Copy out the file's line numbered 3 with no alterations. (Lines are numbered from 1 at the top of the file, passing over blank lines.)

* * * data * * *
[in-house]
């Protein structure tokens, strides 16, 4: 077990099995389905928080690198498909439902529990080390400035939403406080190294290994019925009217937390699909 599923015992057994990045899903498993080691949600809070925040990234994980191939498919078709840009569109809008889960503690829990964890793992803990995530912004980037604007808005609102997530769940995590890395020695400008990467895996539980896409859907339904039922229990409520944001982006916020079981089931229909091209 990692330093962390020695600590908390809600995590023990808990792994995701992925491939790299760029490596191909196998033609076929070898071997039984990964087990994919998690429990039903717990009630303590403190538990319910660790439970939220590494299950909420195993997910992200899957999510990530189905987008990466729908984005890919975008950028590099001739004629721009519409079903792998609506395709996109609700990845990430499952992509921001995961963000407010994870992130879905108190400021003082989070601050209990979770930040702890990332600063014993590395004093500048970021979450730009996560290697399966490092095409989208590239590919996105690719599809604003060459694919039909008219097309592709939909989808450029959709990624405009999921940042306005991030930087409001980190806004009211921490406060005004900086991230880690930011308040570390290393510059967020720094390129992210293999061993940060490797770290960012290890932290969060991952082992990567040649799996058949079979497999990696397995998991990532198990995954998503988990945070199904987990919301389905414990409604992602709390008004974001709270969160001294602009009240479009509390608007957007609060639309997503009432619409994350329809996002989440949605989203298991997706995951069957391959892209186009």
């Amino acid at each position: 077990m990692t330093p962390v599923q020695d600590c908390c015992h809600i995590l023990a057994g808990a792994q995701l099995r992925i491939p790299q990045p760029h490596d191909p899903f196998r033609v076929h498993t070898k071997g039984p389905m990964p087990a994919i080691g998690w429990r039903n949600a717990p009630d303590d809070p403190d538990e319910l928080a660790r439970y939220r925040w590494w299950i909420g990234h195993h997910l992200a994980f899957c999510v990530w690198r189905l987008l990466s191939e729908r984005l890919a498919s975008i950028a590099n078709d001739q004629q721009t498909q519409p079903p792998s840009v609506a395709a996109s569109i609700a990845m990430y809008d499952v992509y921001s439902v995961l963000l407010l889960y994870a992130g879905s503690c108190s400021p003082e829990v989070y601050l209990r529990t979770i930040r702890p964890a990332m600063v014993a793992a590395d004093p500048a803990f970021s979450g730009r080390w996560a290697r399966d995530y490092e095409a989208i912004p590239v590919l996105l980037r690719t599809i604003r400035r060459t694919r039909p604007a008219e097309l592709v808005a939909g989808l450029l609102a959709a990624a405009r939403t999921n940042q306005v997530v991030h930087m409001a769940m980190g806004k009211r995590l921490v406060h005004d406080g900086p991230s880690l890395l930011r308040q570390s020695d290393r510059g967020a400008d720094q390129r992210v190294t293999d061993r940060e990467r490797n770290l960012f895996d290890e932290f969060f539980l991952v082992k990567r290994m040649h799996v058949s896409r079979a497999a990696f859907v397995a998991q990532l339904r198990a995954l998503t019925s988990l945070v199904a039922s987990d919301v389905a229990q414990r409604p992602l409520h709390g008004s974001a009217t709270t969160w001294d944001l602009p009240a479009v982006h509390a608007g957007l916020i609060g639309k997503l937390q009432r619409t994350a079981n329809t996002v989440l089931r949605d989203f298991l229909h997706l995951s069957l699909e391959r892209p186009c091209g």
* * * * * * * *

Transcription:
């Amino acid at each position: 077990m990692t330093p962390v599923q020695d600590c908390c015992h809600i995590l023990a057994g808990a792994q995701l099995r992925i491939p790299q990045p760029h490596d191909p899903f196998r033609v076929h498993t070898k071997g039984p389905m990964p087990a994919i080691g998690w429990r039903n949600a717990p009630d303590d809070p403190d538990e319910l928080a660790r439970y939220r925040w590494w299950i909420g990234h195993h997910l992200a994980f899957c999510v990530w690198r189905l987008l990466s191939e729908r984005l890919a498919s975008i950028a590099n078709d001739q004629q721009t498909q519409p079903p792998s840009v609506a395709a996109s569109i609700a990845m990430y809008d499952v992509y921001s439902v995961l963000l407010l889960y994870a992130g879905s503690c108190s400021p003082e829990v989070y601050l209990r529990t979770i930040r702890p964890a990332m600063v014993a793992a590395d004093p500048a803990f970021s979450g730009r080390w996560a290697r399966d995530y490092e095409a989208i912004p590239v590919l996105l980037r690719t599809i604003r400035r060459t694919r039909p604007a008219e097309l592709v808005a939909g989808l450029l609102a959709a990624a405009r939403t999921n940042q306005v997530v991030h930087m409001a769940m980190g806004k009211r995590l921490v406060h005004d406080g900086p991230s880690l890395l930011r308040q570390s020695d290393r510059g967020a400008d720094q390129r992210v190294t293999d061993r940060e990467r490797n770290l960012f895996d290890e932290f969060f539980l991952v082992k990567r290994m040649h799996v058949s896409r079979a497999a990696f859907v397995a998991q990532l339904r198990a995954l998503t019925s988990l945070v199904a039922s987990d919301v389905a229990q414990r409604p992602l409520h709390g008004s974001a009217t709270t969160w001294d944001l602009p009240a479009v982006h509390a608007g957007l916020i609060g639309k997503l937390q009432r619409t994350a079981n329809t996002v989440l089931r949605d989203f298991l229909h997706l995951s069957l699909e391959r892209p186009c091209g």